Bob Caron; Tail Gunner on the Enola Gay in World War II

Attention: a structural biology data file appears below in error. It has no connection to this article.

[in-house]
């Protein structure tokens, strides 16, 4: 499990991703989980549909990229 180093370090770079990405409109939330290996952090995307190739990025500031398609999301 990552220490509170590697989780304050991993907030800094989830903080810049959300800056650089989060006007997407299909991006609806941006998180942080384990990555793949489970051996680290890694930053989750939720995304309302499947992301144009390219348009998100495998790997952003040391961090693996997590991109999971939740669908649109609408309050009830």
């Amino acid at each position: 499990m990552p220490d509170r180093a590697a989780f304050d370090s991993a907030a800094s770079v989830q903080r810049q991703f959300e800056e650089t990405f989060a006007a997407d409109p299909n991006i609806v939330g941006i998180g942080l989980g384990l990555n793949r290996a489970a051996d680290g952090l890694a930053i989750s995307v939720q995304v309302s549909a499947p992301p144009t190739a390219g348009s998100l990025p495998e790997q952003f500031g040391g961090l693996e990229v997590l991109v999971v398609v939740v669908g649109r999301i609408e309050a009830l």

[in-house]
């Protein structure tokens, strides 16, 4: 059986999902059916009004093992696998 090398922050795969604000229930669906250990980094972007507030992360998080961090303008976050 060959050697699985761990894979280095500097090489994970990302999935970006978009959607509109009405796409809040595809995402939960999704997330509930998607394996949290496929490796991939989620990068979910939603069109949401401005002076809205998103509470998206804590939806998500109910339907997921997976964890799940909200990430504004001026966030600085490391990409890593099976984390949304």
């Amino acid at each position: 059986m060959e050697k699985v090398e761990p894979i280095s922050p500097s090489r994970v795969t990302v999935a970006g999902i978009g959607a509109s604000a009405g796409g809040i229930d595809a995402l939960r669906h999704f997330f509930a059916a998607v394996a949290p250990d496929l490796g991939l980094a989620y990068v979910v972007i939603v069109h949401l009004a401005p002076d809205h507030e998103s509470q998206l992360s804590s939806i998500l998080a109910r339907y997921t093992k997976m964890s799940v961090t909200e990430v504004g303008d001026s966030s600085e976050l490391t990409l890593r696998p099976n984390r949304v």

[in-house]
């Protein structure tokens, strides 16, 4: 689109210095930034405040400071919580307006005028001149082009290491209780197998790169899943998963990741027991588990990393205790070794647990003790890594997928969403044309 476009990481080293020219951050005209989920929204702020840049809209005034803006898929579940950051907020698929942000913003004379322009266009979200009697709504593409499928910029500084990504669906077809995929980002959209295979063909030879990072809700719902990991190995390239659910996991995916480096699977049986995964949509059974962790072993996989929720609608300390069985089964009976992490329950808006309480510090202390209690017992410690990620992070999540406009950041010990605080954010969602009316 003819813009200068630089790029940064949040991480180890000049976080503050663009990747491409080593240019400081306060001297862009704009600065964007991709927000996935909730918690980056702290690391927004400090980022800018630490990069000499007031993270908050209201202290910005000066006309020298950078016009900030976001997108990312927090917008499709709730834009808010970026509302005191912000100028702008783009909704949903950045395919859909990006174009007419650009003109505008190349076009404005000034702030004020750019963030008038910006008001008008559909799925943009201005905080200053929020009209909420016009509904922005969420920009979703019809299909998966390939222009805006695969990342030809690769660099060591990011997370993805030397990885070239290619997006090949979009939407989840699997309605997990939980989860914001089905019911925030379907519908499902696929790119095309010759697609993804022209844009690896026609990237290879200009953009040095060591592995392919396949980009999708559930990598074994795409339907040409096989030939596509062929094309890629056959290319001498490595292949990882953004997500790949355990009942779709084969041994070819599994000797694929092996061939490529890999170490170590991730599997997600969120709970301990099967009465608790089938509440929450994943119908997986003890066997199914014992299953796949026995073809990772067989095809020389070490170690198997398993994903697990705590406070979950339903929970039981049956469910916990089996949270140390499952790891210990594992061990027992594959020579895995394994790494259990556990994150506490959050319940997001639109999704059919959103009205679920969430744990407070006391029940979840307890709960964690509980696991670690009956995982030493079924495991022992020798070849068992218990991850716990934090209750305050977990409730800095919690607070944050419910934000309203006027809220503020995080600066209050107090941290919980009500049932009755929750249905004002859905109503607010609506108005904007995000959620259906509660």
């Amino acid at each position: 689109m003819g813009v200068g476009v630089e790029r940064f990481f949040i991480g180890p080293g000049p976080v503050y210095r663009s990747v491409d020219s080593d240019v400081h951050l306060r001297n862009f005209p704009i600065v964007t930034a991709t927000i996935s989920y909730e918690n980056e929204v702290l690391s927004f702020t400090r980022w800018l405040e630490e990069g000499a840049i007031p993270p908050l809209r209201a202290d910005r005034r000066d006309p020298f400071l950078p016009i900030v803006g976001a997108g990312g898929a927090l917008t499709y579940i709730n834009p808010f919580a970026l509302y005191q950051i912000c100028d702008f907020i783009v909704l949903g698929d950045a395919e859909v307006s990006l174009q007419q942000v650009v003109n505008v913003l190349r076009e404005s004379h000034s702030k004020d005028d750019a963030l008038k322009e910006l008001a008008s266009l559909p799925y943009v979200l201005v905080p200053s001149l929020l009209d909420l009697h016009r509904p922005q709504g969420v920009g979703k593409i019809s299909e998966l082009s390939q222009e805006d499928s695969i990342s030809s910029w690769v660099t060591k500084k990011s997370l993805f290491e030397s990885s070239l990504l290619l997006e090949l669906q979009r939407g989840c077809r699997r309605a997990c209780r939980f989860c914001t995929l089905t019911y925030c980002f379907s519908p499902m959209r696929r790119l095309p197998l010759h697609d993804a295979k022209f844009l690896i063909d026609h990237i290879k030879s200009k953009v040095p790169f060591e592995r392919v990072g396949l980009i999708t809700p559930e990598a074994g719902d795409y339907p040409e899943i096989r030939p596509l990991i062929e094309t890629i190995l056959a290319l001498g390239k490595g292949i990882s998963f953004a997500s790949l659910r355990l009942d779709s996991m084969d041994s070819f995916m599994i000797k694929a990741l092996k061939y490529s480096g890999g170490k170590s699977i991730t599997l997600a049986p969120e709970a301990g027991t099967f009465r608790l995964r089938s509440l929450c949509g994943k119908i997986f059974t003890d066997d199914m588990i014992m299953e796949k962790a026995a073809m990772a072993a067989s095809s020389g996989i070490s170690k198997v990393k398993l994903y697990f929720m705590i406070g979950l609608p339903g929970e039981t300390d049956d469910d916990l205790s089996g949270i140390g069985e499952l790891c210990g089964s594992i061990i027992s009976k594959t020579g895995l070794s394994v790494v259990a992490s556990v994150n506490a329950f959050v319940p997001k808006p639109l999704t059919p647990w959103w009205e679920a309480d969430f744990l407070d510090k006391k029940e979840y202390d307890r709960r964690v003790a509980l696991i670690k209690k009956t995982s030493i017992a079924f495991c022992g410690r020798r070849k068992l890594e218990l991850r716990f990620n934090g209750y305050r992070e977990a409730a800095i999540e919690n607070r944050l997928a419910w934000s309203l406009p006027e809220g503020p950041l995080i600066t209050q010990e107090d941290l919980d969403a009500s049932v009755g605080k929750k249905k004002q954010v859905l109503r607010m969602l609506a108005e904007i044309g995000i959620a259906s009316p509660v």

Bob Caron, 75, tailgunner on the Enola Gay when the B-29 bomber dropped the world's first atomic bomb on Hiroshima on Aug. 6, 1945. With the 50th anniversary of the historical bombing approaching, Caron said in a recent interview, "No remorse, no bad dreams. We accomplished our mission." Caron was the crewmember who photographed the bomb's mushroom cloud. The bomb killed up to 100,000 people and injured countless others. Three days later, the U.S. dropped another nuclear bomb on Nagasaki killing another 40,000, and Japan surrendered a few days later, ending World War II. Five members of the Enola Gay's 14-man crew are still living and plan to celebrate the 50th anniversary of their mission in Albuquerque in August. Caron, who was assigned to the project while testing B-29s in the Army, last month published his autobiography, "Fire of a Thousand Suns." After his Army career ended, Caron became an engineer for Sundstrand Corp. On Saturday in Denver of pneumonia.

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